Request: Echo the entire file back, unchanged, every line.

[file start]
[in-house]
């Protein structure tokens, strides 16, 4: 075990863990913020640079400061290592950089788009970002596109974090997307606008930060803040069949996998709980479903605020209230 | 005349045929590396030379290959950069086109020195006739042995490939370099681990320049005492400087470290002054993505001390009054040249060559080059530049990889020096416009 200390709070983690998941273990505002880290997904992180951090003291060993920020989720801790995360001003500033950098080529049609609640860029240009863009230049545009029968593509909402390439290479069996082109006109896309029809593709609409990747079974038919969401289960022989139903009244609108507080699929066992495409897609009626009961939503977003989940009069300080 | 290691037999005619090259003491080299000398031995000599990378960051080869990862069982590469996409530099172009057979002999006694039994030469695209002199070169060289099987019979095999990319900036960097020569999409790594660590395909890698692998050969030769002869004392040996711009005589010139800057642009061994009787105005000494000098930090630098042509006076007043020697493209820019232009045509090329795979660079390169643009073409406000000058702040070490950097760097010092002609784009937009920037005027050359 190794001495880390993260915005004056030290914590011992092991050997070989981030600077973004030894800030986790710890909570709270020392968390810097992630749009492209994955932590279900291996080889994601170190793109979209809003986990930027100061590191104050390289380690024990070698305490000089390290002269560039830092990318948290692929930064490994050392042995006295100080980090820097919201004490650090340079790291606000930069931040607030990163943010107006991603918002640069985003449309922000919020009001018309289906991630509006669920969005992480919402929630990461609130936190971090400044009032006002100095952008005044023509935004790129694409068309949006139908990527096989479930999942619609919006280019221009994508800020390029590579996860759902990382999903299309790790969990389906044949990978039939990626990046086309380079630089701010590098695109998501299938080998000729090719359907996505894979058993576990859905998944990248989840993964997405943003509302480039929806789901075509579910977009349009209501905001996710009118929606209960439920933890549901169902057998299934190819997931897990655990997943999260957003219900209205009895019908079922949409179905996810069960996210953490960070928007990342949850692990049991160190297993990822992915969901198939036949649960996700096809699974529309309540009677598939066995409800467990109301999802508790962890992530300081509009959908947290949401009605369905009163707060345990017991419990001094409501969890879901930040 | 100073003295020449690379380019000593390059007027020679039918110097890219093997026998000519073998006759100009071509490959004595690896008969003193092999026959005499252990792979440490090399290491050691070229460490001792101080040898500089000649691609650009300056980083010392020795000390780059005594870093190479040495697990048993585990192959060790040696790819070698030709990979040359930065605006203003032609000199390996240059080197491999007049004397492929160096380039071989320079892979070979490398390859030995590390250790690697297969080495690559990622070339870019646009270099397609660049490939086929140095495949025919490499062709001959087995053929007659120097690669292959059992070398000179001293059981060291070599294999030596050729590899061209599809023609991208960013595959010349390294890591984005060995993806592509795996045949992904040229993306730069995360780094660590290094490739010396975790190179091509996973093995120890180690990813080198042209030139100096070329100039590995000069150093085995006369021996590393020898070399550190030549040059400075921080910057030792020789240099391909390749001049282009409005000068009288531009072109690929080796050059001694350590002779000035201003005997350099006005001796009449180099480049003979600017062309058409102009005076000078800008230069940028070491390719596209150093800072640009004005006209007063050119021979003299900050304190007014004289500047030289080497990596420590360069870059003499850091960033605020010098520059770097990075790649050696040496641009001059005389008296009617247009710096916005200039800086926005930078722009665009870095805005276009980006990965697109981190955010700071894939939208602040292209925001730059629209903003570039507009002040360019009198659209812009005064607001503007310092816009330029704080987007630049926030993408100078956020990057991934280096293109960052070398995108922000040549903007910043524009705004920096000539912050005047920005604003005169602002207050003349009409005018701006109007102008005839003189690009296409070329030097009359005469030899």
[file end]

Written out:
[in-house]
């Protein structure tokens, strides 16, 4: 075990863990913020640079400061290592950089788009970002596109974090997307606008930060803040069949996998709980479903605020209230 | 005349045929590396030379290959950069086109020195006739042995490939370099681990320049005492400087470290002054993505001390009054040249060559080059530049990889020096416009 200390709070983690998941273990505002880290997904992180951090003291060993920020989720801790995360001003500033950098080529049609609640860029240009863009230049545009029968593509909402390439290479069996082109006109896309029809593709609409990747079974038919969401289960022989139903009244609108507080699929066992495409897609009626009961939503977003989940009069300080 | 290691037999005619090259003491080299000398031995000599990378960051080869990862069982590469996409530099172009057979002999006694039994030469695209002199070169060289099987019979095999990319900036960097020569999409790594660590395909890698692998050969030769002869004392040996711009005589010139800057642009061994009787105005000494000098930090630098042509006076007043020697493209820019232009045509090329795979660079390169643009073409406000000058702040070490950097760097010092002609784009937009920037005027050359 190794001495880390993260915005004056030290914590011992092991050997070989981030600077973004030894800030986790710890909570709270020392968390810097992630749009492209994955932590279900291996080889994601170190793109979209809003986990930027100061590191104050390289380690024990070698305490000089390290002269560039830092990318948290692929930064490994050392042995006295100080980090820097919201004490650090340079790291606000930069931040607030990163943010107006991603918002640069985003449309922000919020009001018309289906991630509006669920969005992480919402929630990461609130936190971090400044009032006002100095952008005044023509935004790129694409068309949006139908990527096989479930999942619609919006280019221009994508800020390029590579996860759902990382999903299309790790969990389906044949990978039939990626990046086309380079630089701010590098695109998501299938080998000729090719359907996505894979058993576990859905998944990248989840993964997405943003509302480039929806789901075509579910977009349009209501905001996710009118929606209960439920933890549901169902057998299934190819997931897990655990997943999260957003219900209205009895019908079922949409179905996810069960996210953490960070928007990342949850692990049991160190297993990822992915969901198939036949649960996700096809699974529309309540009677598939066995409800467990109301999802508790962890992530300081509009959908947290949401009605369905009163707060345990017991419990001094409501969890879901930040 | 100073003295020449690379380019000593390059007027020679039918110097890219093997026998000519073998006759100009071509490959004595690896008969003193092999026959005499252990792979440490090399290491050691070229460490001792101080040898500089000649691609650009300056980083010392020795000390780059005594870093190479040495697990048993585990192959060790040696790819070698030709990979040359930065605006203003032609000199390996240059080197491999007049004397492929160096380039071989320079892979070979490398390859030995590390250790690697297969080495690559990622070339870019646009270099397609660049490939086929140095495949025919490499062709001959087995053929007659120097690669292959059992070398000179001293059981060291070599294999030596050729590899061209599809023609991208960013595959010349390294890591984005060995993806592509795996045949992904040229993306730069995360780094660590290094490739010396975790190179091509996973093995120890180690990813080198042209030139100096070329100039590995000069150093085995006369021996590393020898070399550190030549040059400075921080910057030792020789240099391909390749001049282009409005000068009288531009072109690929080796050059001694350590002779000035201003005997350099006005001796009449180099480049003979600017062309058409102009005076000078800008230069940028070491390719596209150093800072640009004005006209007063050119021979003299900050304190007014004289500047030289080497990596420590360069870059003499850091960033605020010098520059770097990075790649050696040496641009001059005389008296009617247009710096916005200039800086926005930078722009665009870095805005276009980006990965697109981190955010700071894939939208602040292209925001730059629209903003570039507009002040360019009198659209812009005064607001503007310092816009330029704080987007630049926030993408100078956020990057991934280096293109960052070398995108922000040549903007910043524009705004920096000539912050005047920005604003005169602002207050003349009409005018701006109007102008005839003189690009296409070329030097009359005469030899």